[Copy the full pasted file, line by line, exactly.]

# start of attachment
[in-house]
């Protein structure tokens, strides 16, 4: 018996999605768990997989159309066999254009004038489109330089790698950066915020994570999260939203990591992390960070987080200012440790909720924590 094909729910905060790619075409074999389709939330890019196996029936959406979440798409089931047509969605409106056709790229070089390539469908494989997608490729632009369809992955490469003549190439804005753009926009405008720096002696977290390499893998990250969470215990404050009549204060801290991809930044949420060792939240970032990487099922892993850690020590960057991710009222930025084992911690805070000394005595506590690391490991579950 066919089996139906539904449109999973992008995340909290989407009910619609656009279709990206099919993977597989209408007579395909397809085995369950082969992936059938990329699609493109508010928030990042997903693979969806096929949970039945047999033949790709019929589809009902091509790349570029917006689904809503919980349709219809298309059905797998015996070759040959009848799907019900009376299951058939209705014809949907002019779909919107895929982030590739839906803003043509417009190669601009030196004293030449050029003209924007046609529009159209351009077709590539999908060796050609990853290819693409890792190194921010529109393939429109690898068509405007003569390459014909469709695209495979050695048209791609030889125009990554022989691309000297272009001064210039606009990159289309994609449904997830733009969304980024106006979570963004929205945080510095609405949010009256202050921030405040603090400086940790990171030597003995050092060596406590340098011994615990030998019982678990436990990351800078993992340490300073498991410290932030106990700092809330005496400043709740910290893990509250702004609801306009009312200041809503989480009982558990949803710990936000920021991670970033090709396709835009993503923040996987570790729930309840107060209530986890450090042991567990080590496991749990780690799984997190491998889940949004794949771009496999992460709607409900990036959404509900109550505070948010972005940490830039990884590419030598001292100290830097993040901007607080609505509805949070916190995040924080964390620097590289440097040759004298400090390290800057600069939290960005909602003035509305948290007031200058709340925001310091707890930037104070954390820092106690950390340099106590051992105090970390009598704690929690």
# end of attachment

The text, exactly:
[in-house]
């Protein structure tokens, strides 16, 4: 018996999605768990997989159309066999254009004038489109330089790698950066915020994570999260939203990591992390960070987080200012440790909720924590 094909729910905060790619075409074999389709939330890019196996029936959406979440798409089931047509969605409106056709790229070089390539469908494989997608490729632009369809992955490469003549190439804005753009926009405008720096002696977290390499893998990250969470215990404050009549204060801290991809930044949420060792939240970032990487099922892993850690020590960057991710009222930025084992911690805070000394005595506590690391490991579950 066919089996139906539904449109999973992008995340909290989407009910619609656009279709990206099919993977597989209408007579395909397809085995369950082969992936059938990329699609493109508010928030990042997903693979969806096929949970039945047999033949790709019929589809009902091509790349570029917006689904809503919980349709219809298309059905797998015996070759040959009848799907019900009376299951058939209705014809949907002019779909919107895929982030590739839906803003043509417009190669601009030196004293030449050029003209924007046609529009159209351009077709590539999908060796050609990853290819693409890792190194921010529109393939429109690898068509405007003569390459014909469709695209495979050695048209791609030889125009990554022989691309000297272009001064210039606009990159289309994609449904997830733009969304980024106006979570963004929205945080510095609405949010009256202050921030405040603090400086940790990171030597003995050092060596406590340098011994615990030998019982678990436990990351800078993992340490300073498991410290932030106990700092809330005496400043709740910290893990509250702004609801306009009312200041809503989480009982558990949803710990936000920021991670970033090709396709835009993503923040996987570790729930309840107060209530986890450090042991567990080590496991749990780690799984997190491998889940949004794949771009496999992460709607409900990036959404509900109550505070948010972005940490830039990884590419030598001292100290830097993040901007607080609505509805949070916190995040924080964390620097590289440097040759004298400090390290800057600069939290960005909602003035509305948290007031200058709340925001310091707890930037104070954390820092106690950390340099106590051992105090970390009598704690929690």